The implementation of a trade agreement that was signed by President Xi Jinping and his Kenyan counterpart, Uhuru Kenyata, for the export of Kenya’s avocado to China has begun. Mr. Benjamin Tito, Kenya’s Head of Directorate of Horticulture, revealed that Kenya has finally exported the first consignment of frozen avocado to China’s market last month.
It can be recalled that in 2019, during the Forum on China-Africa Cooperation (FOCAC) meeting held in Beijing, the two countries signed an avocado deal which “is estimated that when the agreement is fully implemented, the Chinese market will take in more than 40 percent of Kenya’s avocado produce, making it one of the largest importers of the fruit.”
Commenting on the unprecedented export deal that year, China’s immediate past Ambassador to Kenya, Wu Peng, said “this will make Kenya the first African country to export avocados to China. We are very proactive to make the agreement real. Both sides are working closely to seal a deal on the export of fresh avocado and other products. There’s a growing need in China for high-quality agricultural products and Kenya has a prime opportunity. The market and policies are there, now both sides need to engage the right market players so that the deals bear fruits.” Then came a standstill.
The ‘No-Freezing No Export’ Condition That Hindered Progress
However, the coming into force of the seven-year effort deal was delayed partly due to Beijing’s condition in the agreement that stipulated “Kenyan farmers and traders to freeze the fruits to -30 degrees Celsius after peeling off the skin and chill further to negative -18 degrees while on transit to the destination.”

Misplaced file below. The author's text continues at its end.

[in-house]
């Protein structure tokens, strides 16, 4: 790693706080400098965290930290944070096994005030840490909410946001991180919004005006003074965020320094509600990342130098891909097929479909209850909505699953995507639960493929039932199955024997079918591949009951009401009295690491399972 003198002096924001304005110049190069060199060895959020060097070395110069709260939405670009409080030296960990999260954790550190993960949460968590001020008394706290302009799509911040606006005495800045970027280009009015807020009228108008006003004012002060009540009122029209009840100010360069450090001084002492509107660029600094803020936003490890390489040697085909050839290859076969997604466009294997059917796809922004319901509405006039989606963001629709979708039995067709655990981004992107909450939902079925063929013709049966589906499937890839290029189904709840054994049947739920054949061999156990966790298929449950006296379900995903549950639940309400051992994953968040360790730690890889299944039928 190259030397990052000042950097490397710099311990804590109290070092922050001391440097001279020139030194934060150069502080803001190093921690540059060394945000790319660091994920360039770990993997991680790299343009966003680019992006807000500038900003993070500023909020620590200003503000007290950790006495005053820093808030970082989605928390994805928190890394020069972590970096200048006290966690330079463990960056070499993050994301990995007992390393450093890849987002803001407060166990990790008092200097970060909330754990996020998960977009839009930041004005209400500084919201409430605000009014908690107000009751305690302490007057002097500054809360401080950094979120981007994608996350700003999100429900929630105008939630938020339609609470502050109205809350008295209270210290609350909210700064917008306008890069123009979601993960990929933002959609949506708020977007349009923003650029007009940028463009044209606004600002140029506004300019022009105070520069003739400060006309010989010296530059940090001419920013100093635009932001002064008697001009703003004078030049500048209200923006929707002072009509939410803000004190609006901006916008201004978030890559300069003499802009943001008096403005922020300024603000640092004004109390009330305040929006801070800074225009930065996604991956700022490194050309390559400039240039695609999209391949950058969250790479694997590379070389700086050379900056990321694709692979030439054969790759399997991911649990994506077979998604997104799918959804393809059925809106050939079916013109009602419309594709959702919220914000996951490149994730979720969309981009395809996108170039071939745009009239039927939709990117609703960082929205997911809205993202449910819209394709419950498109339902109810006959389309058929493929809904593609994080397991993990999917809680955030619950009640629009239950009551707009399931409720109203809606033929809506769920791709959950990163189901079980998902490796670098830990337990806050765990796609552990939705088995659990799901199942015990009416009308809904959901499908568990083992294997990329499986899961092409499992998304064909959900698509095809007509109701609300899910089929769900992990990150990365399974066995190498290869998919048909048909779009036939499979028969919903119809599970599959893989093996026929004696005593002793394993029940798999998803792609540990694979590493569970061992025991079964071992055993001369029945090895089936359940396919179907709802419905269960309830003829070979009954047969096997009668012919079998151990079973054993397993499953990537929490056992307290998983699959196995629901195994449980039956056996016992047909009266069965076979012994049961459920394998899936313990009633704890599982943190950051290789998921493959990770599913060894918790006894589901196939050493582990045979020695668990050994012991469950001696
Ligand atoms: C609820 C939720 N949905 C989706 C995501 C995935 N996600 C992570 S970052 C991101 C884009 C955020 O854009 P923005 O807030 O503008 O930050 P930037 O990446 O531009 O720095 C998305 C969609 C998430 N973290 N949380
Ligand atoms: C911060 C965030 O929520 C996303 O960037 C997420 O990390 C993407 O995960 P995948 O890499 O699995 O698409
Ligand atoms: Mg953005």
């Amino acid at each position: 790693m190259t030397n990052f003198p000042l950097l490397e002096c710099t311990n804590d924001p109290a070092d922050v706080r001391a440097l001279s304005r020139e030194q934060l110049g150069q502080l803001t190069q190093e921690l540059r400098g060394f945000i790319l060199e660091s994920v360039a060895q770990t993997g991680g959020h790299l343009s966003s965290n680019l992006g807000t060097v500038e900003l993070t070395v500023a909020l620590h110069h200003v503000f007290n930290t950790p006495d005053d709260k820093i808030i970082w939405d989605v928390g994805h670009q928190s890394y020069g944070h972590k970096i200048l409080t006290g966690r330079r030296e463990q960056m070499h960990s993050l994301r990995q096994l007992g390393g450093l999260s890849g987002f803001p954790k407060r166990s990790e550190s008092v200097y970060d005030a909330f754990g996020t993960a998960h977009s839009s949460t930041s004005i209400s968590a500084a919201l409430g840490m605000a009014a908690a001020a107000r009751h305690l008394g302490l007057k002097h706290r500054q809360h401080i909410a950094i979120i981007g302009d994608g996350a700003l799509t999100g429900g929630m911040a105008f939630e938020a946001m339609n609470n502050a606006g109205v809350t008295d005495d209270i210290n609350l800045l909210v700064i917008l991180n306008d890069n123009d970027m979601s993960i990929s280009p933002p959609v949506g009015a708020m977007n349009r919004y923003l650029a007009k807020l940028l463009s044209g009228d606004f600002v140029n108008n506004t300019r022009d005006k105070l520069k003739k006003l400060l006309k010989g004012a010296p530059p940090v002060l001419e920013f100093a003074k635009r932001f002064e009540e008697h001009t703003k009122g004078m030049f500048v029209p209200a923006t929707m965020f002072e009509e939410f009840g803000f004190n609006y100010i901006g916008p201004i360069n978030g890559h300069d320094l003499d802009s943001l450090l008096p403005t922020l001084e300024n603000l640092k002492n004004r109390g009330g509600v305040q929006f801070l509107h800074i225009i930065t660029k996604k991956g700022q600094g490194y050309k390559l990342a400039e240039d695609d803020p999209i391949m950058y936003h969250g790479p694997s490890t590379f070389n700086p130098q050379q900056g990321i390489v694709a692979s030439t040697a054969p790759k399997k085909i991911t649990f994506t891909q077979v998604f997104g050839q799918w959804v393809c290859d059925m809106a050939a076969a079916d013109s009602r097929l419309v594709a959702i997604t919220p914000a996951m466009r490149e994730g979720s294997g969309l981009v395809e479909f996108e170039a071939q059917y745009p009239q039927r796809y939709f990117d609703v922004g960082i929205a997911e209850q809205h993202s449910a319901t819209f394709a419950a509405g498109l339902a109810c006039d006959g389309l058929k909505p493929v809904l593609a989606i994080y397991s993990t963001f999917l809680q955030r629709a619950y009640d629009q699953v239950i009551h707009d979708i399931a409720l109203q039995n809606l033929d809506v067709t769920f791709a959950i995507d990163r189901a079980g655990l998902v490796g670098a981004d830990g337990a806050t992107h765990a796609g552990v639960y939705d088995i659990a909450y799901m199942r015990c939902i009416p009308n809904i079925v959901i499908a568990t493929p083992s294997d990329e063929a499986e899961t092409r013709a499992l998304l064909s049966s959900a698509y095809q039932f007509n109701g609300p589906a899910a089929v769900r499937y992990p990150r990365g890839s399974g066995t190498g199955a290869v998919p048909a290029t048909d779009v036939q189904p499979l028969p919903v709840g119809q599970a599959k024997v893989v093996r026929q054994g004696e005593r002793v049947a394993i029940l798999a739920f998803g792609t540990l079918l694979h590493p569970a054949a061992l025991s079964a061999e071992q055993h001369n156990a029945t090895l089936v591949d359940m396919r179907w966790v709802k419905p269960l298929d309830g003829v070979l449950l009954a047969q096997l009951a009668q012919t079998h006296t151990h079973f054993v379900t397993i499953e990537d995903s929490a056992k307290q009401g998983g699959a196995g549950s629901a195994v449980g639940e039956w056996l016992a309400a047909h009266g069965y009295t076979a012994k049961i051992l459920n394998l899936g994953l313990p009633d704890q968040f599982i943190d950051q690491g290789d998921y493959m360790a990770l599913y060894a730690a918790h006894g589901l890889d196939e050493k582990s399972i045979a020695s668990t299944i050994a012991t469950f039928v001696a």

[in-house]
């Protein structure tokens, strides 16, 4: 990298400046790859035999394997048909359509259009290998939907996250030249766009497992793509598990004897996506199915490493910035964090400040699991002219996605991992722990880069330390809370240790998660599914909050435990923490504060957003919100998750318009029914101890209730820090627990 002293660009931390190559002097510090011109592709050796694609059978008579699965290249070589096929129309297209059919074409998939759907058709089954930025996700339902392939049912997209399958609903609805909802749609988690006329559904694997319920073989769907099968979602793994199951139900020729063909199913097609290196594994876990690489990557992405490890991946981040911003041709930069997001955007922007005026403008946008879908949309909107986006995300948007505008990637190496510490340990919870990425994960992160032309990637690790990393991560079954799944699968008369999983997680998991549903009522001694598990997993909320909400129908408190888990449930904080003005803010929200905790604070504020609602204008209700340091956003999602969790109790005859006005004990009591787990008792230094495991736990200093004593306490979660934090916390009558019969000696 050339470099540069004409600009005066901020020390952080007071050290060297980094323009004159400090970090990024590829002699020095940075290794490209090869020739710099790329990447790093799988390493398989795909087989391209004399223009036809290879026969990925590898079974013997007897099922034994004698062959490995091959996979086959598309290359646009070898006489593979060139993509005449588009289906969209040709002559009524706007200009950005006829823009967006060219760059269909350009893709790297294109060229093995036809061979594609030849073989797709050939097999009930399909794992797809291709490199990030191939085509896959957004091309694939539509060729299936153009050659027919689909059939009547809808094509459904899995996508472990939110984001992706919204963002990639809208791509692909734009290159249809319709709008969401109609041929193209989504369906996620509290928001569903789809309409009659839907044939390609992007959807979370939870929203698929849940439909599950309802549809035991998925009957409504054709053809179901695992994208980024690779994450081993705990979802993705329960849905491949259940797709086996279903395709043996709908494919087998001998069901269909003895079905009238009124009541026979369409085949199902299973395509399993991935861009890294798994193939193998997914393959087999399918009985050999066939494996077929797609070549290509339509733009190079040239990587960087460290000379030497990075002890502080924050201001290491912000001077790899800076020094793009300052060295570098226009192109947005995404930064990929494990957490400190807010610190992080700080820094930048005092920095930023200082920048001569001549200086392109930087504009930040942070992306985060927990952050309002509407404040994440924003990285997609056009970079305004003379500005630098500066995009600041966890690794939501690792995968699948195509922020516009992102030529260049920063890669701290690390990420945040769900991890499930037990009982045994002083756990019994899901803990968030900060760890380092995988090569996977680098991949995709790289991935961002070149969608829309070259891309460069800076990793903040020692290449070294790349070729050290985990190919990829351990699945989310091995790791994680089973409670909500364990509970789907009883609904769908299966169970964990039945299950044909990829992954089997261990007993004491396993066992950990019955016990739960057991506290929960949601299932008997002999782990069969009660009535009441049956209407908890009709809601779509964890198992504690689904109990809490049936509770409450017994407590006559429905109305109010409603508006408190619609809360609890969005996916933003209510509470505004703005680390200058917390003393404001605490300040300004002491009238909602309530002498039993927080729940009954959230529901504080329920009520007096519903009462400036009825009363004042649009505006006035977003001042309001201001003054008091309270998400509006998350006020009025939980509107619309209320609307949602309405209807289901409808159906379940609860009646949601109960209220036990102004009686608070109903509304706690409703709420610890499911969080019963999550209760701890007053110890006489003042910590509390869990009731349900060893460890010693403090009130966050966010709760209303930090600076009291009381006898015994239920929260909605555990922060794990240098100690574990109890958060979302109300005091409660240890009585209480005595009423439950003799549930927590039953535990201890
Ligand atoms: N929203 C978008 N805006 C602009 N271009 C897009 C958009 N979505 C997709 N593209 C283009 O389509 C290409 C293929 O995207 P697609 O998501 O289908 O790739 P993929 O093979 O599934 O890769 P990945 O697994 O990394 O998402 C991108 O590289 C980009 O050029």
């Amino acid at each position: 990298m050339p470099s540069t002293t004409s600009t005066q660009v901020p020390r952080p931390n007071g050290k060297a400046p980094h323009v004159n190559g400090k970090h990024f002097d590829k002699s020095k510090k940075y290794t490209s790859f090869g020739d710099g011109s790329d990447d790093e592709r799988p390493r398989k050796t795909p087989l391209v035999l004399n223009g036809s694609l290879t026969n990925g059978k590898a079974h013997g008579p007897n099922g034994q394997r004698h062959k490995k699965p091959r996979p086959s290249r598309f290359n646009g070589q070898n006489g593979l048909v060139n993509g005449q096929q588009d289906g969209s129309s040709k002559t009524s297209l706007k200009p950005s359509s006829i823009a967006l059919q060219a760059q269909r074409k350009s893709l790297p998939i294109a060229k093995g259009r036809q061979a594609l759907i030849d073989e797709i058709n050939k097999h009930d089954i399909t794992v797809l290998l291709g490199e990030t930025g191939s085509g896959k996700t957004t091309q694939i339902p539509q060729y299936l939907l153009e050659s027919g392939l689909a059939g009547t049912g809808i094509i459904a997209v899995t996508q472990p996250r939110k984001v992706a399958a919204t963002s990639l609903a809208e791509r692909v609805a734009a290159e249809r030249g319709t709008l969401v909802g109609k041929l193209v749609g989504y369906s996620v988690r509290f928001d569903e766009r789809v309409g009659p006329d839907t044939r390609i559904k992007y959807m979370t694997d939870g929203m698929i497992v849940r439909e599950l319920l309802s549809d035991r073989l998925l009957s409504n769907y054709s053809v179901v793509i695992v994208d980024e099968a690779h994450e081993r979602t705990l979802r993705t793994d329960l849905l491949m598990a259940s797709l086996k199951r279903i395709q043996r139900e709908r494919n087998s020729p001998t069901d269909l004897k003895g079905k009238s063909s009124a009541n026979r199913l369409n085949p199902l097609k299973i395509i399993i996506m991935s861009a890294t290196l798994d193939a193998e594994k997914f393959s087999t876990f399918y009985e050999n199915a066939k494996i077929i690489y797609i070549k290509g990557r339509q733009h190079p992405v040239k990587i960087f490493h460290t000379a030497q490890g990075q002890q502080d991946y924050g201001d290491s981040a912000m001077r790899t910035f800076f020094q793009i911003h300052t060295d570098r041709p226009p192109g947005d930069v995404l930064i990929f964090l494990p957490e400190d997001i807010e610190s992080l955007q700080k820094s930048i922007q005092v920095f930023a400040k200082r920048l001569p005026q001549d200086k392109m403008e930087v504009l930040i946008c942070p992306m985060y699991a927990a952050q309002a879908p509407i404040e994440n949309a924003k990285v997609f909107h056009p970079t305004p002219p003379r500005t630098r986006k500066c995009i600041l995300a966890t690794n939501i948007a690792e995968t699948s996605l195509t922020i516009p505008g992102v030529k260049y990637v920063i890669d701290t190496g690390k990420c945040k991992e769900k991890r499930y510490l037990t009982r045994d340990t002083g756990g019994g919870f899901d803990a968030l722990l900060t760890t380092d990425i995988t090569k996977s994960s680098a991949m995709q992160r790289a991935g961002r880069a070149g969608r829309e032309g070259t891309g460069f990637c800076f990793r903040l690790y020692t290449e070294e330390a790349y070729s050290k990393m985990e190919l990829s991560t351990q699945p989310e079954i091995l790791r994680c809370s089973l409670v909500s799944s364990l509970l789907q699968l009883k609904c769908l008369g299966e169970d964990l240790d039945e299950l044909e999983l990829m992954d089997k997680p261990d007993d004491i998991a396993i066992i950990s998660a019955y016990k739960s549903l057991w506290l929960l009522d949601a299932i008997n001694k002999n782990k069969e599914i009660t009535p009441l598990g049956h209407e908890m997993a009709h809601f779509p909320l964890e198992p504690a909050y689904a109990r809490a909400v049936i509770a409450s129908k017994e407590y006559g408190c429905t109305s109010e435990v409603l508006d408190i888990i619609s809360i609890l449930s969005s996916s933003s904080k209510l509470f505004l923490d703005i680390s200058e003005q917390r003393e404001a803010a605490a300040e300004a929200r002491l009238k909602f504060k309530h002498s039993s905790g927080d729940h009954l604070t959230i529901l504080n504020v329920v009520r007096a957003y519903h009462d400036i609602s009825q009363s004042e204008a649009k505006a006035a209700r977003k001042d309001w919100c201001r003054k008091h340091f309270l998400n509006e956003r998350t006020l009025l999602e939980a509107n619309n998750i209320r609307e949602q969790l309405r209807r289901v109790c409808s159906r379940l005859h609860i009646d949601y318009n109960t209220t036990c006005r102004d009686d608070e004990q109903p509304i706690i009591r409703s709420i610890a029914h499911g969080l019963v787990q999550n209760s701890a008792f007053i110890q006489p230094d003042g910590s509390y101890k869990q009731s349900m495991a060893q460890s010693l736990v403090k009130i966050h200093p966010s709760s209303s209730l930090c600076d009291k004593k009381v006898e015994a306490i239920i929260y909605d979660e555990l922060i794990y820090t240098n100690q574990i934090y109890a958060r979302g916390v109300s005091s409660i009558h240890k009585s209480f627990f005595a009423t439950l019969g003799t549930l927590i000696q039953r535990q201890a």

This precondition became necessary because according to Kenya’s Cabinet Secretary for Trade and Industrialization, Peter Munya, ‘’usually when you want to export something outside, there are standards you have to meet and when they came to assess the situation of avocados, there were found to be some flies, which made it difficult for us to be allowed to export raw avocados, and a decision was made to have frozen avocados exported,”
Hence, despite the huge market made available through the trade agreement, the joy of Kenya Avocado farmers was shot-lived since they do not have facilities to freeze their crops for export to China. Kenya’s Plant Health Inspectorate Service once warned that “the conditions are so strict that Kenya’s avocado could be banned from the Chinese market if Kenya fails to comply with the set phytosanitary requirements.”
Taking The Advantage At All Cost
Therefore, Kenya’s government, through the Ministry of Trade, started negotiations to have the directive eased and allow local firms to export fresh avocado as they work towards laying the necessary infrastructure to meet the requirements. For instance, Peter Munya announced that the government will help Kenyan farmers who do not have facilities to freeze their crops for export to China.
“We are looking at building capacity for Kenya National Trading Cooperation to support small-scale farmers to aggregate and that’s already in the budget…. we have resources to support KNTC to upgrade its warehouses and then export,” Peter Munya said. Kenyan exporters, according to VOA, are also planning to make investments in cold storage to meet the requirements for accessing the Chinese market.
Kenya already exports stevia to China and avocado is the second farm produce. The country wants to also export 13 other priority farm produce to China in the future, including flowers, mangoes, French beans, peanut, vegetables, meat, herbs, bixa, and macadamia.
China’s total foreign trade in 2018 reached 4.62 trillion dollars, of which China-Kenya trade volume was 5.3 billion dollars.
Apart from removing tariffs on the African goods it imports to give the countries better access to its market, which other practical ways can China work with African countries to re-balance trade towards a more win-win footing?